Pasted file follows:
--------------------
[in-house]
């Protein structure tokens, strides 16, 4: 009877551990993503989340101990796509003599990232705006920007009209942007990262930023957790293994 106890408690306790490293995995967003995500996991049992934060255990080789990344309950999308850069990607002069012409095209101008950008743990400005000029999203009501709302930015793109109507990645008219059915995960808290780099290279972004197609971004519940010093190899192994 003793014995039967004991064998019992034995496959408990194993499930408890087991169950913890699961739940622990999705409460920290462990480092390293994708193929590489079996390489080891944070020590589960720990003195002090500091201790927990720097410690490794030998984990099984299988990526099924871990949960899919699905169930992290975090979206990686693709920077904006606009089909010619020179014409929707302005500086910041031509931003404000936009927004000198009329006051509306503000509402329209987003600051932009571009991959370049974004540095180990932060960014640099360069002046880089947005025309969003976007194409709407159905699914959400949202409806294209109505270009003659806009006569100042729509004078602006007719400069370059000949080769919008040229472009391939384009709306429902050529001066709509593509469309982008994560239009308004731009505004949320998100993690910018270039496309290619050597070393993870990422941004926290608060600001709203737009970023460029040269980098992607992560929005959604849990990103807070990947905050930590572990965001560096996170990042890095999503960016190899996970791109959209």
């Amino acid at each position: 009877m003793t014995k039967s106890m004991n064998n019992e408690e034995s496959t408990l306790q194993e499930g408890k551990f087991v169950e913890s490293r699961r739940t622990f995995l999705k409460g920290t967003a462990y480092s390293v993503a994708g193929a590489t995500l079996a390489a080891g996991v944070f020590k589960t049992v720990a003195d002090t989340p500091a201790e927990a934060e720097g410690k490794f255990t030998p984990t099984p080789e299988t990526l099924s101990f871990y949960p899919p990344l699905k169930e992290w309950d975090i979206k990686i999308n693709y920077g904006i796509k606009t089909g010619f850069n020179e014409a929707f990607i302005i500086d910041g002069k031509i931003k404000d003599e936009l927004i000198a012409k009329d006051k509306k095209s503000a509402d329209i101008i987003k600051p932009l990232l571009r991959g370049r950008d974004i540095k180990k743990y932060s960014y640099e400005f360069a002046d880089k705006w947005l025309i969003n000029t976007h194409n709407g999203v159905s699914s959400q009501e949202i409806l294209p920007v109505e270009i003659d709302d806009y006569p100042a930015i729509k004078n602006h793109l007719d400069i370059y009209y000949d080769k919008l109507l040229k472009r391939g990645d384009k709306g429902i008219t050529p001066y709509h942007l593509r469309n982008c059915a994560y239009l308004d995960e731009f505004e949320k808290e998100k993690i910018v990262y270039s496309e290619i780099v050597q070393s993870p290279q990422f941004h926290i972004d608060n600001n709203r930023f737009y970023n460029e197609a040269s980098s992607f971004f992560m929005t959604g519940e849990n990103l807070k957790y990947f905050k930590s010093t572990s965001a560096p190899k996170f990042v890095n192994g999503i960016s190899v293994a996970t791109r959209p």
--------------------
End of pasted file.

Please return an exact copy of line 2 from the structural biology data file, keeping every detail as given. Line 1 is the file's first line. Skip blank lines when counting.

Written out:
């Protein structure tokens, strides 16, 4: 009877551990993503989340101990796509003599990232705006920007009209942007990262930023957790293994 106890408690306790490293995995967003995500996991049992934060255990080789990344309950999308850069990607002069012409095209101008950008743990400005000029999203009501709302930015793109109507990645008219059915995960808290780099290279972004197609971004519940010093190899192994 003793014995039967004991064998019992034995496959408990194993499930408890087991169950913890699961739940622990999705409460920290462990480092390293994708193929590489079996390489080891944070020590589960720990003195002090500091201790927990720097410690490794030998984990099984299988990526099924871990949960899919699905169930992290975090979206990686693709920077904006606009089909010619020179014409929707302005500086910041031509931003404000936009927004000198009329006051509306503000509402329209987003600051932009571009991959370049974004540095180990932060960014640099360069002046880089947005025309969003976007194409709407159905699914959400949202409806294209109505270009003659806009006569100042729509004078602006007719400069370059000949080769919008040229472009391939384009709306429902050529001066709509593509469309982008994560239009308004731009505004949320998100993690910018270039496309290619050597070393993870990422941004926290608060600001709203737009970023460029040269980098992607992560929005959604849990990103807070990947905050930590572990965001560096996170990042890095999503960016190899996970791109959209």